A typical winter day in Southern, California. Church of Jesus Christ, Latter Day Saints, on old Route 66 in Glendora, CA; the San Gabriel mountains in the background.
Two more images from our visit to The Huntington, Saturday.
The image above was captured on the walk way leading up to the Entrance Pavilion, and every time I look at it, it brings to mind how green and inviting Mr. Huntington and his successors were able to create in a normally very arid landscape. The benches in the image are significant, as the represent the many benches that have been placed in strategic locations throughout the property, providing an inviting place to stop, sit and contemplate anything.
After HDR and tone mapping my processing consisted of jut lightening the mid-range shadows and doing a little overall image sharpening in Photoshop Elements.
This is the obligatory tourist shot of the Japanese Garden, taken from a driveway, there is actually a shaded viewing gallery with a long line of benches just above and behind the position where I was when we captured this image where visitors can contemplate the Japanese Garden in comfort..
We spent a few hours, yesterday, at The Huntington, in Pasadena, California. This property was originally developed in 1919 by Henry E. Huntington, a railroad magnate. The house in this image is Mr. Huntington’s original home on the property, and it currently sits in the middle of 120 landscaped acres (out of a total 207) which consist of the Library, (a world class research library holding many original first editions), art galleries and botanical gardens.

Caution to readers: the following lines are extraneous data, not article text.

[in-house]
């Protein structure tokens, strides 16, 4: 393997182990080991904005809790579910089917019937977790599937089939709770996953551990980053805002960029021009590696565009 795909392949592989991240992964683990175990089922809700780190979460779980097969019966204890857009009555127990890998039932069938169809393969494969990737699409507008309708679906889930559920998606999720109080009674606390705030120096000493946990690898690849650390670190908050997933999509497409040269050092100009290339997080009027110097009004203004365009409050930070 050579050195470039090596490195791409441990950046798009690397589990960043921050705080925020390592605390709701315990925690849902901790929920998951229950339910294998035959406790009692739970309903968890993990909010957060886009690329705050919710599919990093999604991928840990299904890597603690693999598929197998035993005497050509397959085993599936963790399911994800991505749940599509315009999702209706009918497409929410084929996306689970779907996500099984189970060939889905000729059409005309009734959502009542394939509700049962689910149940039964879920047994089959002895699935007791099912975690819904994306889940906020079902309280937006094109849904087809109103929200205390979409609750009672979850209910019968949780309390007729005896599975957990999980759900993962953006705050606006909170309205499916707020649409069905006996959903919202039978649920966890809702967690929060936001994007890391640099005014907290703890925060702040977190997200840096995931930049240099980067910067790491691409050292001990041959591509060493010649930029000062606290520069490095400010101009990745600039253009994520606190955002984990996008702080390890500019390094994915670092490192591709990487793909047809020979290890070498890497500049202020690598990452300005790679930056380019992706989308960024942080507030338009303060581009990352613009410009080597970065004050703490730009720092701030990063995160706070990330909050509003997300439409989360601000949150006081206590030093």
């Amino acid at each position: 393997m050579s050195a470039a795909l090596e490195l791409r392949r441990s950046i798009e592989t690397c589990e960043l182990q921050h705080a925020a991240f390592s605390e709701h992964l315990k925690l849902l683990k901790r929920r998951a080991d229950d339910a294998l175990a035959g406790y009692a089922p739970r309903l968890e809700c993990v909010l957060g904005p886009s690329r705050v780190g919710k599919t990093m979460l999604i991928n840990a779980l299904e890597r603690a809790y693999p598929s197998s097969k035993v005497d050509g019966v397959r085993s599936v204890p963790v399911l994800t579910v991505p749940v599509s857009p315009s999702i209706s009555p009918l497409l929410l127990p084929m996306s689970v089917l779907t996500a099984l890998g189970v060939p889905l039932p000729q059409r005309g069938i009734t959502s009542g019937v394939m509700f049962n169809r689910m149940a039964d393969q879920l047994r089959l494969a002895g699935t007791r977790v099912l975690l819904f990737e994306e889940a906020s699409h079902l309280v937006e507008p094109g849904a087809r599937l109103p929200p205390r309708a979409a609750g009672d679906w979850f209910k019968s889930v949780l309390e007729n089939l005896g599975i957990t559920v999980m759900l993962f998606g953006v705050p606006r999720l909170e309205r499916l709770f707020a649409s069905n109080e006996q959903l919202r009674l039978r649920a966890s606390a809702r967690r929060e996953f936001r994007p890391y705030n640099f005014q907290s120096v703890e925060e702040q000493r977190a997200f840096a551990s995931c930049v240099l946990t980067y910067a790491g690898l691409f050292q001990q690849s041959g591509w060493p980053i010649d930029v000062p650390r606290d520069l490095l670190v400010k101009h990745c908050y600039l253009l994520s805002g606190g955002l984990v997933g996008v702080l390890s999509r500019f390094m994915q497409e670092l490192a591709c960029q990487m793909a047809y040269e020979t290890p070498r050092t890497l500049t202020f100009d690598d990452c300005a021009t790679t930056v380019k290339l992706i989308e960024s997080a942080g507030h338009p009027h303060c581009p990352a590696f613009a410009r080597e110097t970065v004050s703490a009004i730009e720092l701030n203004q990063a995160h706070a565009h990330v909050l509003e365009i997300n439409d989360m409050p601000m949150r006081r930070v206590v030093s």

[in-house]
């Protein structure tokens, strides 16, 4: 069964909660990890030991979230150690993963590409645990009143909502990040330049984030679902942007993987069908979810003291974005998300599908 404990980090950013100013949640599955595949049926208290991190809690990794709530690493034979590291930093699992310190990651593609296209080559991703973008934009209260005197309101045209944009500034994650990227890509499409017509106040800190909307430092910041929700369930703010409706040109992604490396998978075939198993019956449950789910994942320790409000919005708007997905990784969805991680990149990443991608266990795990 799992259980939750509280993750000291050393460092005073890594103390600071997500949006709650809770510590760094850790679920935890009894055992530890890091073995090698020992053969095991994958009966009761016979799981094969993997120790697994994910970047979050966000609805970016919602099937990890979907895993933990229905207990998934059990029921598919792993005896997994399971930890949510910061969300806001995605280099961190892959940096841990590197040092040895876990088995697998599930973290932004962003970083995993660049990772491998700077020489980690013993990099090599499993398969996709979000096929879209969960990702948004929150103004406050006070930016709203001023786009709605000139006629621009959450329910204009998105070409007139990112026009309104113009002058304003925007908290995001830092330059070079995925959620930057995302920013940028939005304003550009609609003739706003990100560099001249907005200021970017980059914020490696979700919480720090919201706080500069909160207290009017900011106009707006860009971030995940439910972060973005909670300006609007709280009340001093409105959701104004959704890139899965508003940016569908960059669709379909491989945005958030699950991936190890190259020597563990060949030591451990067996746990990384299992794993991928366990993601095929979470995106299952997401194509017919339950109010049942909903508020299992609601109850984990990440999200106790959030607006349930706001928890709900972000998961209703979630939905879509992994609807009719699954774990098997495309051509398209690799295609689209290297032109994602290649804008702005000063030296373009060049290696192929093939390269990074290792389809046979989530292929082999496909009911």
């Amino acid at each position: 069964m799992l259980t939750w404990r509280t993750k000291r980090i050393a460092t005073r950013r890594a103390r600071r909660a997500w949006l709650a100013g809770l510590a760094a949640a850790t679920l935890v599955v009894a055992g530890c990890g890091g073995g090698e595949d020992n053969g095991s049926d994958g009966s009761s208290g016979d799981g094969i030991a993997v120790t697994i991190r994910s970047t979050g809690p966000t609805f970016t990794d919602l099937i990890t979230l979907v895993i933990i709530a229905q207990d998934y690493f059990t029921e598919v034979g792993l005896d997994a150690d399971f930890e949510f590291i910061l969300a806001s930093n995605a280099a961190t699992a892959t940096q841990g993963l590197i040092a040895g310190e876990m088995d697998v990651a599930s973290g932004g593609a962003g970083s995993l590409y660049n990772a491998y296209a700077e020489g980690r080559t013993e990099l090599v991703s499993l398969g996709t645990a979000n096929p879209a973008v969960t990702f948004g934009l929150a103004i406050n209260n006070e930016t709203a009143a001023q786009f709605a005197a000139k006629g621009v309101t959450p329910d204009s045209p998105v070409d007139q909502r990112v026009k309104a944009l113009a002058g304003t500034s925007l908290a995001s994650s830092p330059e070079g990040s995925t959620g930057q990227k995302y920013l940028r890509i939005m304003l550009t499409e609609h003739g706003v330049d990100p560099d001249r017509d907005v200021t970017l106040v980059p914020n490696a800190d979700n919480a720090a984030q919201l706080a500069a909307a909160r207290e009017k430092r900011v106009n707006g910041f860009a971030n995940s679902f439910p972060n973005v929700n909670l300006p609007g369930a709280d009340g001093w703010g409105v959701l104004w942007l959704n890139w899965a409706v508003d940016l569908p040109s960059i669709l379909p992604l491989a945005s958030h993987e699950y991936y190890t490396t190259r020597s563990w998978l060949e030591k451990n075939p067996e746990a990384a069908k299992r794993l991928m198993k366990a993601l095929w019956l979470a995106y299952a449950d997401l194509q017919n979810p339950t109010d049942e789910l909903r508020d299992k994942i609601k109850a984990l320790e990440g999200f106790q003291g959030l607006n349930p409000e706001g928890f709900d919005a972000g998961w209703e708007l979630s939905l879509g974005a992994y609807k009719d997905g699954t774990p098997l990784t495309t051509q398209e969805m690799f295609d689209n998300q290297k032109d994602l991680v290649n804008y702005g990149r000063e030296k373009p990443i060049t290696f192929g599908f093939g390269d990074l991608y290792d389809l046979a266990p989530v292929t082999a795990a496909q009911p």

During post processing of the image above I lightened the leaves of the foreground tree, and lightened the tree trunk in order to bring out some detail. The lawn and the driveway directly adjacent to the tree trunk were “burned out” and I, rather crudely, painted in the lawn. I have not yet mastered the ability to correct the sky tones, as seen in the image above, and as seen in the “glow” between sky and tree tops in the image below.
As with any proper manor house, the house is surrounded by a huge expanse of lawns, with a large slope on the south side of the house, and a long tree and sculpture line “alley” on the north side of the house. We elected to not get any shots of the alley, as impressive as it is, because it was too hazy a day and we would not have been able to discern the San Gabriel Mountains in the background. The various gardens are spectacular and require 40 full time gardeners and 100 volunteers to maintain.
My suburban backyard in Southern California. I spent some time one afternoon challenging myself to find interesting images in the yard. These, and all other images in this blog are taken from the perspective of a man sitting in a power chair, and everything in this group is hand held.
We have three fairly massive Bird of Paradise plants that have thrived since they were planted by Judy as seedlings. No blooms at the time these images were captured, but their leaves are always amazing.
The succulent Red Apple would overrun the yard from ground level if we allowed it. And the Bouganvilla does an admirable job climbing the walls.
The irrigation is fairly sparse and the lawn may not be as deep a green as we’d like, but it does make a good carpet.